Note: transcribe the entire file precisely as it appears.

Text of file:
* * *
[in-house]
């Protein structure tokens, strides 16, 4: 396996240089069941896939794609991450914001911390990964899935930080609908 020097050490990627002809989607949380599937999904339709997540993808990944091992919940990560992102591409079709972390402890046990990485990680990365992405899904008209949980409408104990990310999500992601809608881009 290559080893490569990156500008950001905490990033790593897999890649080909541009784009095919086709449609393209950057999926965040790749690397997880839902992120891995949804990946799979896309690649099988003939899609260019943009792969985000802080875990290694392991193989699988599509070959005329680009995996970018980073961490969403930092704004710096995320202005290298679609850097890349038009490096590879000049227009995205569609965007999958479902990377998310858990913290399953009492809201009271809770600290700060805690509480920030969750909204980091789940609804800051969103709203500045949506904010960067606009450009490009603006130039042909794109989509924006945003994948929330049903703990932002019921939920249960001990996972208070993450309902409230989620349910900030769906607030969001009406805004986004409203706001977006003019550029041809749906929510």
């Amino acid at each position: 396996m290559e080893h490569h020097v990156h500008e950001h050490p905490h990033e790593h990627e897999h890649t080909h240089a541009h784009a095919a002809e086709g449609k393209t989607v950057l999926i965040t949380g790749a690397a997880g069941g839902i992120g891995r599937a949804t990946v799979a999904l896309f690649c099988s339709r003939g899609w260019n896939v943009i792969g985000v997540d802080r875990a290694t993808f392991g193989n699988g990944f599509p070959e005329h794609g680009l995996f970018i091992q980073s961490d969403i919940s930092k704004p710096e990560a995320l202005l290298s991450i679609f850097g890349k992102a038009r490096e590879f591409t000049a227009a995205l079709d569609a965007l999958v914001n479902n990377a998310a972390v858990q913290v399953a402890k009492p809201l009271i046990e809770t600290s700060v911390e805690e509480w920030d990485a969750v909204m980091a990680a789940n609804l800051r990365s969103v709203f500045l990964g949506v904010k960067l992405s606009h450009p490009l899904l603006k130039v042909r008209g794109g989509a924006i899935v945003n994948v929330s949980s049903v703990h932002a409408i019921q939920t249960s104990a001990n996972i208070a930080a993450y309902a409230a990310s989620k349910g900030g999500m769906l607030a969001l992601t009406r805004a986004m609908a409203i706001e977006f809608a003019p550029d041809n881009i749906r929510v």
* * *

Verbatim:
[in-house]
């Protein structure tokens, strides 16, 4: 396996240089069941896939794609991450914001911390990964899935930080609908 020097050490990627002809989607949380599937999904339709997540993808990944091992919940990560992102591409079709972390402890046990990485990680990365992405899904008209949980409408104990990310999500992601809608881009 290559080893490569990156500008950001905490990033790593897999890649080909541009784009095919086709449609393209950057999926965040790749690397997880839902992120891995949804990946799979896309690649099988003939899609260019943009792969985000802080875990290694392991193989699988599509070959005329680009995996970018980073961490969403930092704004710096995320202005290298679609850097890349038009490096590879000049227009995205569609965007999958479902990377998310858990913290399953009492809201009271809770600290700060805690509480920030969750909204980091789940609804800051969103709203500045949506904010960067606009450009490009603006130039042909794109989509924006945003994948929330049903703990932002019921939920249960001990996972208070993450309902409230989620349910900030769906607030969001009406805004986004409203706001977006003019550029041809749906929510």
């Amino acid at each position: 396996m290559e080893h490569h020097v990156h500008e950001h050490p905490h990033e790593h990627e897999h890649t080909h240089a541009h784009a095919a002809e086709g449609k393209t989607v950057l999926i965040t949380g790749a690397a997880g069941g839902i992120g891995r599937a949804t990946v799979a999904l896309f690649c099988s339709r003939g899609w260019n896939v943009i792969g985000v997540d802080r875990a290694t993808f392991g193989n699988g990944f599509p070959e005329h794609g680009l995996f970018i091992q980073s961490d969403i919940s930092k704004p710096e990560a995320l202005l290298s991450i679609f850097g890349k992102a038009r490096e590879f591409t000049a227009a995205l079709d569609a965007l999958v914001n479902n990377a998310a972390v858990q913290v399953a402890k009492p809201l009271i046990e809770t600290s700060v911390e805690e509480w920030d990485a969750v909204m980091a990680a789940n609804l800051r990365s969103v709203f500045l990964g949506v904010k960067l992405s606009h450009p490009l899904l603006k130039v042909r008209g794109g989509a924006i899935v945003n994948v929330s949980s049903v703990h932002a409408i019921q939920t249960s104990a001990n996972i208070a930080a993450y309902a409230a990310s989620k349910g900030g999500m769906l607030a969001l992601t009406r805004a986004m609908a409203i706001e977006f809608a003019p550029d041809n881009i749906r929510v």